MEASURING PERSONALITY

Several methods can be used to assess personality. These include projective tests, behavioural measures and self-report questionnaires.

Measuring Personality in Organisational behaviour

The measures of personality in organisational behaiviour are explained below: -

The Projective Tests

In these tests, individuals are shown a picture, abstract image, or photo and are asked to describe what they see or to tell a story about what they see. The rationale behind projective tests is that each individual responds to the stimulus in a way that reflects his or her unique personality. The Rorschach inkblot test, Thematic Apperception test (TAT), sentence completion method are projective tests commonly used to assess personality. Research evidence concerning the validity of projective techniques as a whole is very disappointing. Projective tests continue to suffer from a lack of objectivity in scoring and an absence of adequate norms. Never the less, in clinical practice, projective tests continue to be popular and valued diagnostic tool.

Behavioural Measures

There are behavioural measures of personality as well. Using an observational technique known as behavioural assessment, psychologist can count and record the frequency of particular behaviours. For example, we might assess a person's sociability; by counting the number of times he or she approaches strangers at a party. The behaviour is scored in some manner to produce an index of personality.

Although much can be learned from observation, it has the following shortcomings -

  1. It is time-consuming and expensive.
  2. What is observed may be misinterpreted.
  3. Two observers can view the same event and interpret it differently.
  4. The presence of the observer can alter the behaviour being observed.

Self-Report Questionnaire

The most common method of assessing personality is the self-report questionnaire. Individuals respond to a series of questions, usually in an agree/ disagree or true/false format. The widely recognized self-report questionnaire are -

  • Minnesota Multi phasic Personality Inventory (MMPI)
  • Myers-Briggs Type Indicator (MBTI):
  1. Minnesota Multi phasic Personality Inventory (MMPI): The MMPI is comprehensive and assesses a variety of traits, as well as various neurotic or psychotic disorders. Used extensively in psychological counselling to identify disorders, the MMPI is a long questionnaire. It is useful in the screening, diagnosis clinical description of abnormal behaviour, but does not reveal differences among normal personalities very well.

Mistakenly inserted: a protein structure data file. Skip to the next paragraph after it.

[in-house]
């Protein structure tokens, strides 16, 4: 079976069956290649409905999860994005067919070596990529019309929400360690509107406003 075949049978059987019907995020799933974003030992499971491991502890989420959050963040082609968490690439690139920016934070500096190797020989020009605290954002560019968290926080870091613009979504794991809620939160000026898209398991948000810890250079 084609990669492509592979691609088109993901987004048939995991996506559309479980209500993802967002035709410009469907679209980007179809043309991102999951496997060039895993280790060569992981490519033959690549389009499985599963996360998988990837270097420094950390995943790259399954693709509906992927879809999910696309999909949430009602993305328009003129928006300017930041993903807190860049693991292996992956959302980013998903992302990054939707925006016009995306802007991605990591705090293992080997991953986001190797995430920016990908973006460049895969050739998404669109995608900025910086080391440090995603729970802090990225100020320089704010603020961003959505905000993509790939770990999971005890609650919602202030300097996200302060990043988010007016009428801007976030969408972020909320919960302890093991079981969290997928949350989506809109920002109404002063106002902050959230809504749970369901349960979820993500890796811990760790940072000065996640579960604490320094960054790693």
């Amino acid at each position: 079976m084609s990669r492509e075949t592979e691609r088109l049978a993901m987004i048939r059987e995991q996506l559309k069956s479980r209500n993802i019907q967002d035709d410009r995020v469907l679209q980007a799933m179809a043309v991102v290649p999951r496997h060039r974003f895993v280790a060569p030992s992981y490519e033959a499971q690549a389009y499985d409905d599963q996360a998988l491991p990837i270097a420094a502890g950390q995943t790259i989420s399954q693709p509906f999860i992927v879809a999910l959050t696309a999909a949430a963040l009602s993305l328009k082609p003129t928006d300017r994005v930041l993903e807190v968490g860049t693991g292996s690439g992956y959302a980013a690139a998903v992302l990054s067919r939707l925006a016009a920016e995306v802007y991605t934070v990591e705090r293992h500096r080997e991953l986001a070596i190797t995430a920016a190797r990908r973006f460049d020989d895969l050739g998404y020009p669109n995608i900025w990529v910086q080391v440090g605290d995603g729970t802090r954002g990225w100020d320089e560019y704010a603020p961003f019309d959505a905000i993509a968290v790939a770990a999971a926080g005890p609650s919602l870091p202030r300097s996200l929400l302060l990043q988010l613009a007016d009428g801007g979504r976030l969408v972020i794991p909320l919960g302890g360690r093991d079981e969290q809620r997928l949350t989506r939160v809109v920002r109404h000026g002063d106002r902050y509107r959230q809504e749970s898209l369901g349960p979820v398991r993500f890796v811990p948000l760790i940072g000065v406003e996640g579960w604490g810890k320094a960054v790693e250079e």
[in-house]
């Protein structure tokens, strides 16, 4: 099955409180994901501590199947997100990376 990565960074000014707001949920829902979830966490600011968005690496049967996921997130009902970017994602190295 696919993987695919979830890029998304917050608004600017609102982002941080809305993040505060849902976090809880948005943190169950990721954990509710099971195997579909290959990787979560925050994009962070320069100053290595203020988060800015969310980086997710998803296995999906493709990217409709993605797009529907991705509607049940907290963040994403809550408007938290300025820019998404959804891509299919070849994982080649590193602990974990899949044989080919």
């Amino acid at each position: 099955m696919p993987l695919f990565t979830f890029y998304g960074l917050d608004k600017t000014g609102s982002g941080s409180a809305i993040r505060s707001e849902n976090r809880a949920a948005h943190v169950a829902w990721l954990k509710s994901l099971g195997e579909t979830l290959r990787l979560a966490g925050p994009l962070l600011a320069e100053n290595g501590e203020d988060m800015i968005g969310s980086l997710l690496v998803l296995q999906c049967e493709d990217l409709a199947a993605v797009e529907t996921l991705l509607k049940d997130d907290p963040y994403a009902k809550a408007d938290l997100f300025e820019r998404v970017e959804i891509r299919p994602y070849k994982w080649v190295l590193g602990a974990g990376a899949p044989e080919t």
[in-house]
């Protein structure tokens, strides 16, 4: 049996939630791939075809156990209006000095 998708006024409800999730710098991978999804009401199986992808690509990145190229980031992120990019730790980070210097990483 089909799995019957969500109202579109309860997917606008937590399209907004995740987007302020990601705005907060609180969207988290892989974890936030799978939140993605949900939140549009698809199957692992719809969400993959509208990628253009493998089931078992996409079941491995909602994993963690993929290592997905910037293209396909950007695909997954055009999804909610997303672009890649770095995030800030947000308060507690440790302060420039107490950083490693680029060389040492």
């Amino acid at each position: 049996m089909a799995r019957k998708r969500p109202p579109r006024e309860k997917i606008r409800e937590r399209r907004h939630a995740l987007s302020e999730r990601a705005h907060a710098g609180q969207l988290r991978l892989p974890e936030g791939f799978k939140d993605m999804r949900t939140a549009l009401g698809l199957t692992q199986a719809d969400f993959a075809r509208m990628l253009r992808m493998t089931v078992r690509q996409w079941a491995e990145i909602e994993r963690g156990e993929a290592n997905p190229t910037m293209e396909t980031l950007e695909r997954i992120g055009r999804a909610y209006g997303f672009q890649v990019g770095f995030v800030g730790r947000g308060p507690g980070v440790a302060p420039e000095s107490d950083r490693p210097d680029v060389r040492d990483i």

2. The Myers-Briggs Type Indicator (MBTI): Another popular self-report questionnaire is the Myers-Briggs Type Indicator (MBTI). It is essentially a 100 - question personality test that asks people how they usually feel or act in particular situations. Katharine Briggs and her daughter, Isabel Briggs Myers, developed the Myers-Briggs Type Indicator to put Jung's type theory into practical use. The MBTI is used extensively in organizations as a basis for understanding individual differences. The MBTI has been used in career counselling, team building, conflict management and understanding management styles.

Based on the answers individuals give to the test, they are classified as -

  • Extroverted or Introverted (E or I)
  • Sensing or Intuitive (S or N)
  • Thinking or Feeling (T or F) and
  • Perceiving or Judging (P or J)

There are four basic preferences in type theory and two possible choices for each of the four preferences. The combination of these preferences makes up an individual's psychological type.


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